Flash memory in PCs (and servers - don't forget the servers) is all set to become mainstream. Many IT industry analysts think NAND Flash is a huge PC advance just waiting to happen. Naturally it requires standards and, glory be, three suppliers have formed a working group to devise and implement them. It has a very dull and forgettable name; the Non-Volatile Memory Host Controller Interface Working Group, and even more forgettable acronym; NVMHCI.
They say it's all about encouraging broad adoption of NAND flash memory technology in the PC. The NVMHCI Working Group is chaired by Intel Corporation with two other contributors: Dell and Microsoft. Er, AMD? Er, Linux O/S suppliers? Don't be silly. There's standards and there's marketing reality.
The NVMHCI founders being Dell, Intel and Microsoft, a catchier acronym comes to mind; DIM. The DIM trio is not wholly about the general broad adoption of flash in PCs. It's about the broad adoption by customers of Dell PCs using Intel chips and Windows Vista with flash being used to shore up the hideously slow boot time of said O/S and its over-use of disk I/O.
As well as ignoring non-Intel and non-Intel PC makers the group has been set up without reference to the main flash memory suppliers: Micron, SanDisk, Samsung and Toshiba.
For this to really work the DIM group has to expand to include Intel and HP on the one hand, Taiwanese notebook manufacturers on another, and the mainstream flash manufacturers as well. Anything else and it is just empty marketing rhetoric.
What will the group achieve?
NVMHCI will provide a standard software programming interface for non-volatile memory subsystems. The interface would be used by operating system drivers to access NAND flash memory storage in applications such as hard drive caching and solid-state drives.
Bob Rinne, Windows Hardware Ecosystem General Manager or WHEGM for short, said: "Several NAND solutions are coming on the scene to take advantage of the ReadyBoost and ReadyDrive features of the Windows Vista operating system. Standardizing on a common controller interface will enable more integrated operating system support of these .... moving forward."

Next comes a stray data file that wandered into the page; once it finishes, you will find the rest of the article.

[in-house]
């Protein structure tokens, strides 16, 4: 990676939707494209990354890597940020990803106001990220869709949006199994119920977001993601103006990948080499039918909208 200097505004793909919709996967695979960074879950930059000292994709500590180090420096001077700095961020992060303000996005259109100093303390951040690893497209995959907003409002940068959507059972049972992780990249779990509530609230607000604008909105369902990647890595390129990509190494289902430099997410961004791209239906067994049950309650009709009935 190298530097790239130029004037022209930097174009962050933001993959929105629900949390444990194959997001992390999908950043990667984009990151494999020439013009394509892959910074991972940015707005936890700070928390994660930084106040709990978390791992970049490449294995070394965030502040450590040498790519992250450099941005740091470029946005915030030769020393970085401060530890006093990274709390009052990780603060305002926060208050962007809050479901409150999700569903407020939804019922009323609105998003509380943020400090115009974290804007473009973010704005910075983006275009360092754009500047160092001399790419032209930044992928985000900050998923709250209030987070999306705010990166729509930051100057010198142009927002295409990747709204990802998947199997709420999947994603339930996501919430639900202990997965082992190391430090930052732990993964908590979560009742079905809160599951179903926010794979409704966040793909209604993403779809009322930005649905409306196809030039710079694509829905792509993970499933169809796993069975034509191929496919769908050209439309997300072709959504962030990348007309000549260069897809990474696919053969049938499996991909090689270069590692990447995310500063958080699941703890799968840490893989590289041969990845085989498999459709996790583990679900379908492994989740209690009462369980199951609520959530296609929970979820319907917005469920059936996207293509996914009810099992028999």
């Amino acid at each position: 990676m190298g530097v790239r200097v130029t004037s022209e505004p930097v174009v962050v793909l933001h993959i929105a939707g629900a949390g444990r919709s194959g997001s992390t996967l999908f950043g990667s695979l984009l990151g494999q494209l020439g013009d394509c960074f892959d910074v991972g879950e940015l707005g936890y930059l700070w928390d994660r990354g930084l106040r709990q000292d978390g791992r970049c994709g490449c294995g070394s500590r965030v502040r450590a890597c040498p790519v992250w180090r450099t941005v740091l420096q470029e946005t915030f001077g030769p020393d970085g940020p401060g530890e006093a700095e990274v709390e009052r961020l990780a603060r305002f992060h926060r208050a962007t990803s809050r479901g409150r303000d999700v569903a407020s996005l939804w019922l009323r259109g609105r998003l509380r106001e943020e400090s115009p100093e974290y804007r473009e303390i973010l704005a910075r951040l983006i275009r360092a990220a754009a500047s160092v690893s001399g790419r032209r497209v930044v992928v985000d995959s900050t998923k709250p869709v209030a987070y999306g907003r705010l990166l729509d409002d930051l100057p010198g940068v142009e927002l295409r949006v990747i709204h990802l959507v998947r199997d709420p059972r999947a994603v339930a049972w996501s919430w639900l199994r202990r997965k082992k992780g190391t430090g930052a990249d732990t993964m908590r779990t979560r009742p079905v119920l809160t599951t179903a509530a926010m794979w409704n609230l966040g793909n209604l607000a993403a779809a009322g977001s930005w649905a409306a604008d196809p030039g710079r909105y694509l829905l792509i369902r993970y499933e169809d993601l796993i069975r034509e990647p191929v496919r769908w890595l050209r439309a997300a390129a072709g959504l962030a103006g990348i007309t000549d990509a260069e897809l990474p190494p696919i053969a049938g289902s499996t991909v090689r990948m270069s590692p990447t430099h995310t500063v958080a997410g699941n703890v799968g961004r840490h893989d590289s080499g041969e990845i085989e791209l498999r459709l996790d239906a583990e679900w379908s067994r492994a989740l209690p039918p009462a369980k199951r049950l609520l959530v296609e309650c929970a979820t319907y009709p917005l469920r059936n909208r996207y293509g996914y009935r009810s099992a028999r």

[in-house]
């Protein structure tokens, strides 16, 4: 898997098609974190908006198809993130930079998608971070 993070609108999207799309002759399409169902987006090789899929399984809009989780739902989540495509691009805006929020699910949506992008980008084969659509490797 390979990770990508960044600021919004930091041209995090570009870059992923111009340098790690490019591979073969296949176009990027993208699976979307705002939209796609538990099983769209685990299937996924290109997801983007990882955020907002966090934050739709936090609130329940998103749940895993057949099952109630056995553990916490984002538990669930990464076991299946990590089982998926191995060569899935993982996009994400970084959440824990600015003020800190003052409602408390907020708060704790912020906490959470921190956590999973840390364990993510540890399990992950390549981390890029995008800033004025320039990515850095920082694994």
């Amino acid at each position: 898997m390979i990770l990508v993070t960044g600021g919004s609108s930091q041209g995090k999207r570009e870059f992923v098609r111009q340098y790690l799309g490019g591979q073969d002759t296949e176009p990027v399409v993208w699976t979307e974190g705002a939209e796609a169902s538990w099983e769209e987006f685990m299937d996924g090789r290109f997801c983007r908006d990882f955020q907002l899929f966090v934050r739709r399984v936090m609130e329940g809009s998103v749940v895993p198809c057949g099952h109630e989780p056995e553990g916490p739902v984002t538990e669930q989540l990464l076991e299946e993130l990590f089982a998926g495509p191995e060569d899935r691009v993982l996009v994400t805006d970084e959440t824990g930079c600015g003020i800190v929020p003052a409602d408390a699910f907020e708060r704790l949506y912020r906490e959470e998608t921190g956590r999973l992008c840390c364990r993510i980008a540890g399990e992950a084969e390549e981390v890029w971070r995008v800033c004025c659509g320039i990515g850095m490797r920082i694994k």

Industry momentum for standardization in NAND storage solutions is building, especially as NAND moves into the PC platform. NVMHCI complements standardization work being done in the Open NAND Flash Interface (ONFI) Working Group.
Intel is active in flash memory production, having recently set up a joint venture with STMicroelectronics and would very much like to be a main player in the flash memory manufacturing sector.
Rick Coulson, an I/O architecture director at Intel, said: "ONFI formed last year to standardize the interface between the Flash controller and the NAND itself, and standardizing the register level interface between the Flash controller and the operating system driver is the logical next step." That's what the NVMHCI is about.
Coulson said: "We've got a performance-enhancing NAND-based product in the market with our new Intel Centrino mobile technology platform called Intel Turbo memory, and this newly formed working group will help make that and a number of other NAND-based solutions more prolific, faster."
Liam Quinn, Dell's director of communications for technology strategy and architecture, joined in the quote-fest: "Non-volatile memory solutions enable better system performance and lower power consumption as well as facilitate additional benefits such as smaller form factors, quieter systems and improved robustness. Needless to say: "Dell looks forward to working with industry partners and extending the benefits NVMHCI will bring to our customers" and selling a boatload of flash memory-equipped notebooks and desktops too.
The new group is actively expanding its membership to include other industry-leading companies and expects to deliver the specification in the second half of 2007. Let's hope that it does everything it can to get all interested parties involved and I do mean all: AMD, Red Hat, Novell Suse, HP, IBM, Micron, SanDisk, Samsung and Toshiba. If not it will be a very dim song the DIM group members are singing.